That rumbling sound you hear coming from Washington, D.C.? It's Treasury Department helicopters packed with bags full of cash about to be dropped on voters, as the federal government prepares to launch a brazen, desperate election-year effort to rescue the economy.
If you thought the government's delayed response to Hurricane Katrina was a study in out-of-control largesse -- replete with no-strings-attached debit cards handed to anyone with a Cajun accent and a damp shirt -- wait until you see what the government has in mind for the rest of us this year.
The latest is President Bush's just-announced call for $145 billion in tax relief aimed at preventing a recession that is actually already here. The intent of the plan is simple: "Letting Americans keep more of their money should increase consumer spending," the president said. Bush said Congress should take steps to implement a stimulus plan as soon as possible.
As you can see from the stock market's response, the plan suffers from being too little, too late. After years of turning a blind eye to economic imbalances that have thrown thousands of people out of their homes and jobs, Bush now offers the economic equivalent of a Band-Aid. But he's not alone. Members of Congress, presidential candidates and Fed governors have all made promises in the past two weeks to turn the federal piggy bank upside down to ward off the ill effects of a recession.
With so many offering so much, so fast, with so little examination of the real costs, you just know this has to be a bad idea and rife with waste. Yet there's no stopping politicians backed into a corner with their jobs and reputations at stake. More than $200 billion could fall from the skies before the year is done -- a windfall meant to pad the holes in wallets eroded by rising mortgage and gasoline costs, falling home values and lost jobs.
It seems politicians' big idea is that since they couldn't protect us from predatory lenders, outsourcing manufacturers, the crashing dollar and energy speculators, they can at least numb the pain by mailing us $20 bills to rub on our wounds.
Propping up the American consumerThere's definitely a bull market in cynicism, in other words, but I suppose economic naiveté and public pandering have always been growth industries in Washington. Won't those be our own $20 bills, after all? Let's take a look at the proposals and how they might affect our investments.
There are basically two key ways to stimulate a faltering economy: through monetary policy governed by the Federal Reserve or fiscal policy governed by Congress and the president. The first puts more money in circulation through cuts in the cost of credit. The latter is achieved by legislation that sends citizens rebates on taxes or provides more money for public works projects such as highway and airport construction.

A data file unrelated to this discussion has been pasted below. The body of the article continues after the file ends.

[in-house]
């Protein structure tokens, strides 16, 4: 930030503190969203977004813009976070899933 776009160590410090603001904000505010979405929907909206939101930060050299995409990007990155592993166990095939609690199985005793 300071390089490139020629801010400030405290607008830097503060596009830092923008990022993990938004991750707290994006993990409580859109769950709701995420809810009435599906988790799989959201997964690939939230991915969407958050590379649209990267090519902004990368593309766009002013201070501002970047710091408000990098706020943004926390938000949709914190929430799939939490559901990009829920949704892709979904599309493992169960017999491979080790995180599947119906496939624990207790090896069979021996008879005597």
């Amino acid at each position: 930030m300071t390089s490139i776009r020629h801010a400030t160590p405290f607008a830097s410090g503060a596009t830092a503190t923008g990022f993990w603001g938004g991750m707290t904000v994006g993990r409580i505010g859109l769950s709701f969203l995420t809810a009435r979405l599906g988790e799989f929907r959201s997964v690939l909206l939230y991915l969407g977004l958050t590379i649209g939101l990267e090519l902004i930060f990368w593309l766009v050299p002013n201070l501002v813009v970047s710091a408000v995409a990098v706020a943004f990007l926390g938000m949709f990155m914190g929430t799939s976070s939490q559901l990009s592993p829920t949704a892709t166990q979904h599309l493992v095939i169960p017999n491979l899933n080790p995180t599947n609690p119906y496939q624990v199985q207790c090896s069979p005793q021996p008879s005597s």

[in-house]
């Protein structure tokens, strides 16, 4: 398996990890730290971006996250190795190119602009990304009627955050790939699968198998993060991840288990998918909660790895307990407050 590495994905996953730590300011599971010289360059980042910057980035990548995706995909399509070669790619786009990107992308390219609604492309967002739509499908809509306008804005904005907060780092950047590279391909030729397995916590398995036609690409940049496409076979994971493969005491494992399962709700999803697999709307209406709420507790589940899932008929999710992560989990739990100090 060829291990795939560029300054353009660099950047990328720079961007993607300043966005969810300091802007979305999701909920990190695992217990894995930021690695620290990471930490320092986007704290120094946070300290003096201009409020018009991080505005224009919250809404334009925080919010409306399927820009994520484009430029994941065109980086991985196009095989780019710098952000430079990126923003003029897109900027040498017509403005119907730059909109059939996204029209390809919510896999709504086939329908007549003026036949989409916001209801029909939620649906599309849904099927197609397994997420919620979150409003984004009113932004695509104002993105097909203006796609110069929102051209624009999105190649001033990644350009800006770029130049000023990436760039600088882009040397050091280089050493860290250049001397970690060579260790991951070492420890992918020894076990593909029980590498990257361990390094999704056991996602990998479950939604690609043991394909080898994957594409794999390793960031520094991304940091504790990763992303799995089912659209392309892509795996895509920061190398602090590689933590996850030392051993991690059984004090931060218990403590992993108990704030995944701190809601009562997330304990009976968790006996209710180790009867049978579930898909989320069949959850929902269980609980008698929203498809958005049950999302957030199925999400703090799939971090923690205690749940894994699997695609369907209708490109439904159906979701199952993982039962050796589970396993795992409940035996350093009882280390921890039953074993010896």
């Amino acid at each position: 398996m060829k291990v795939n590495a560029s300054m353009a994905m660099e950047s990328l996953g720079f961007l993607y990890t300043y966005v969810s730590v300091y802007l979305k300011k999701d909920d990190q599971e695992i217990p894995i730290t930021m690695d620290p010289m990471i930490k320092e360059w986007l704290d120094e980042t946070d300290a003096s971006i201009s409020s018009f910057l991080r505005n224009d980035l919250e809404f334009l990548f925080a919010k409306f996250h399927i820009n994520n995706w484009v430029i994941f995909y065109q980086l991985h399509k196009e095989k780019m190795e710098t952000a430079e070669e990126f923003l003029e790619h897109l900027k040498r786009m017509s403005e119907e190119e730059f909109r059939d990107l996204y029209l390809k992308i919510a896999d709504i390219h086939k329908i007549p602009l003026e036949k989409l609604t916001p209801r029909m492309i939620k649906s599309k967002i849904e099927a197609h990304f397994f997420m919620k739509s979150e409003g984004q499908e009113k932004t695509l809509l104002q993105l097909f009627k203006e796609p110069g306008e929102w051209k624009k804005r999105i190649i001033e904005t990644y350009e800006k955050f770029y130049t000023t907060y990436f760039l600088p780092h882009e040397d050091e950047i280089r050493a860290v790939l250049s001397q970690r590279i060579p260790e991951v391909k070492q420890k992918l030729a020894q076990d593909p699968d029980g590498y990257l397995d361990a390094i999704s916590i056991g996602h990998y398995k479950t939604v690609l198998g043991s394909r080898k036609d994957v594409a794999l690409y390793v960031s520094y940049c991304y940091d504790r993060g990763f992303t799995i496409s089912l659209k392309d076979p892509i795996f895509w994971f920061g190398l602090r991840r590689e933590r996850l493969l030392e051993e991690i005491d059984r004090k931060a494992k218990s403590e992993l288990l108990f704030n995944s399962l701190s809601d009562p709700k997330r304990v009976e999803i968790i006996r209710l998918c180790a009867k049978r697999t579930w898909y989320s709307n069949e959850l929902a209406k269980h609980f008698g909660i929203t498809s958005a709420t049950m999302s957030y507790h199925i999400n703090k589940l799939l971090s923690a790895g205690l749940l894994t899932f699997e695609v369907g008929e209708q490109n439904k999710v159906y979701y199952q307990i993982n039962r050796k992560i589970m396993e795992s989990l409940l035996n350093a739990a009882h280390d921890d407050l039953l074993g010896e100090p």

The debate between the two types of efforts comes down to a discussion over speed and effectiveness. If the Fed acted now, the effects wouldn't be felt for six months, as lower-interest federal-funds rates worked their way down to auto, home and business loans that people could use to buy the sort of stuff that would boost manufacturing and service activity. The Congress and Bush administration, in contrast, couldn't take action until they reached agreement on such thorny issues as exactly which groups of taxpayers were the most worthy of government attention, how long tax cuts should remain in effect and when the checks should get cut. But once legislation got passed and the Treasury dropped the checks, the effects would likely be immediate.
Now, the problem for most people reading this column online is that the fattest rebate checks probably wouldn't go to you. Sorry, but you probably have a job and a higher-than-average income. The government fears you might do something stupid with the rebate check, like save it.
No, the government is most likely to try to push money to people in lower- to middle-income brackets who are the most likely to go out and blow the money right away on a TV at, a pair of jeans at , a jacket at , a recliner from or a new compact from . Expect beaten-down retailers, apparel makers and consumer-durables manufacturers to rally, in other words, as the stimulus talk heats up.